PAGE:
The Government is facing a legal challenge over mandatory coronavirus vaccines for NHS workers, The Telegraph has learned.
The Health Secretary has been warned that the policy is unlawful, irrational and disproportionate – and that it goes against the “fundamental human right of bodily autonomy”.
Frontline health workers have been warned they could face dismissal this spring if they do not get their first jab by the end of next week.
NHS guidance to employers says all frontline staff who have not been vaccinated should start being called into formal meetings from February 4 and warned that they face dismissal.
The Government has been sent a letter before action by lawyers acting for seven NHS staff members and a dental student.
Mandatory jabs causing ‘unacceptable’ stress
The claimants include Dr Steve James, a consultant in critical care at King’s College Hospital, Dr Helen Westwood, a GP, and Matthew Lee Taylor, a specialist paramedic in primary care.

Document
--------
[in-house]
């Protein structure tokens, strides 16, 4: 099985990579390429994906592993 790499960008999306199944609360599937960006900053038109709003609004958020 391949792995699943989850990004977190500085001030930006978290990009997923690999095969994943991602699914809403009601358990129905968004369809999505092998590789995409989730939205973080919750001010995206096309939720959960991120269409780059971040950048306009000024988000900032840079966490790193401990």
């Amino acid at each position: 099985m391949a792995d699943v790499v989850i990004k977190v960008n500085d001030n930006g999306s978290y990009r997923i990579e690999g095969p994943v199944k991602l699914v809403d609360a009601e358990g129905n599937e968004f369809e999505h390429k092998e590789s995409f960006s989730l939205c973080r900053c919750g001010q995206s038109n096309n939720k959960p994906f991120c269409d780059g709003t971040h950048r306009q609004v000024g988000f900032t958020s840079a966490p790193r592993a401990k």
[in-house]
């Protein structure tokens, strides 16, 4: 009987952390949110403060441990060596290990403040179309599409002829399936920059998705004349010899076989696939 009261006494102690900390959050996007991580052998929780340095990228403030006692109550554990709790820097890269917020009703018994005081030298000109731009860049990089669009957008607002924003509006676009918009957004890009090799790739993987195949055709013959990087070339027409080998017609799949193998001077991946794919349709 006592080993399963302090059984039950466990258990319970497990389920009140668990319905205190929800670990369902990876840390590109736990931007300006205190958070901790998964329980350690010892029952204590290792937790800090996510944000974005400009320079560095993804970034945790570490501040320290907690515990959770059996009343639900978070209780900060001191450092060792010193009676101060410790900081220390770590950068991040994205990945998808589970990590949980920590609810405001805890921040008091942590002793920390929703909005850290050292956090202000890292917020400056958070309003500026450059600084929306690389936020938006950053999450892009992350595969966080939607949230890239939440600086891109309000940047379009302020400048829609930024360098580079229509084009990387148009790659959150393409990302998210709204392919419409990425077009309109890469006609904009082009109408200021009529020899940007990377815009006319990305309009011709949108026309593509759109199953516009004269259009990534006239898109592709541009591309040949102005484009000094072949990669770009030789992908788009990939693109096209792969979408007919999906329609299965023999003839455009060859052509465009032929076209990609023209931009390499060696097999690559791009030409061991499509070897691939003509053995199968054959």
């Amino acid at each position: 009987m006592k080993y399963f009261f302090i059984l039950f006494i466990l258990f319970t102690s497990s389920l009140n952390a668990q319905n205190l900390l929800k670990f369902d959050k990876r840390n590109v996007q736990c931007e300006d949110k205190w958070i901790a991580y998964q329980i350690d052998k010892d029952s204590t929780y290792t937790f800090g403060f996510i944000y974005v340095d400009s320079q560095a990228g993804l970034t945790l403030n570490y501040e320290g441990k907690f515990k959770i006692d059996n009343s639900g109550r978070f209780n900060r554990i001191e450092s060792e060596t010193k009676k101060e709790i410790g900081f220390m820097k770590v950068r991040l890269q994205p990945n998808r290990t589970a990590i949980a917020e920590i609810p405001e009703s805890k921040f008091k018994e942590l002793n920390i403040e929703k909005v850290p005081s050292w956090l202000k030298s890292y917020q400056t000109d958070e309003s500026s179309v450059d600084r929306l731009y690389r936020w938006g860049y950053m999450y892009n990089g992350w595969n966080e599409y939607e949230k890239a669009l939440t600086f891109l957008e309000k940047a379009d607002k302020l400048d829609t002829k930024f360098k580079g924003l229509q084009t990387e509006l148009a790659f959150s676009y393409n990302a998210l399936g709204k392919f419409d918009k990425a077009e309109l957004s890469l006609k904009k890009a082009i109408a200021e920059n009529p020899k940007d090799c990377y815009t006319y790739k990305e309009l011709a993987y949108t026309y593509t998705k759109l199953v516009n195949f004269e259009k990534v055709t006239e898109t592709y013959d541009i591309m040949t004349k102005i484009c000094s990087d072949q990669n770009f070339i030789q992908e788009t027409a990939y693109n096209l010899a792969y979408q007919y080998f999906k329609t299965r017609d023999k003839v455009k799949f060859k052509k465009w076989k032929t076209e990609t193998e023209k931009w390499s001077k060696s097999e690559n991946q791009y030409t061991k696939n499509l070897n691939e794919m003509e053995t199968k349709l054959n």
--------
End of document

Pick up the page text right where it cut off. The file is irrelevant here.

The letter, seen by The Telegraph, argues that the mandatory vaccine undermines “the principles of informed consent”.
Stephen Jackson, principal solicitor at the law firm Jackson Osborne Solicitors, which is representing the claimants, said: “If people have to give away their bodily autonomy, there is a question over whether they remain free.
“Pausing the policy is going to leave the guillotine simply resting above people’s necks, their jobs and lives. That is not good enough.
“It is causing an unacceptable level of stress and uncertainty for them, and for the health service and the public.”
The pre-action letter points out that the vaccine mandate does not take into account natural immunity to Covid, which NHS staff may have through exposure to the virus.
It also notes the Government’s own admission that it will cause a “staffing crisis through the loss of well over 100,000 staff” across the health and care sector.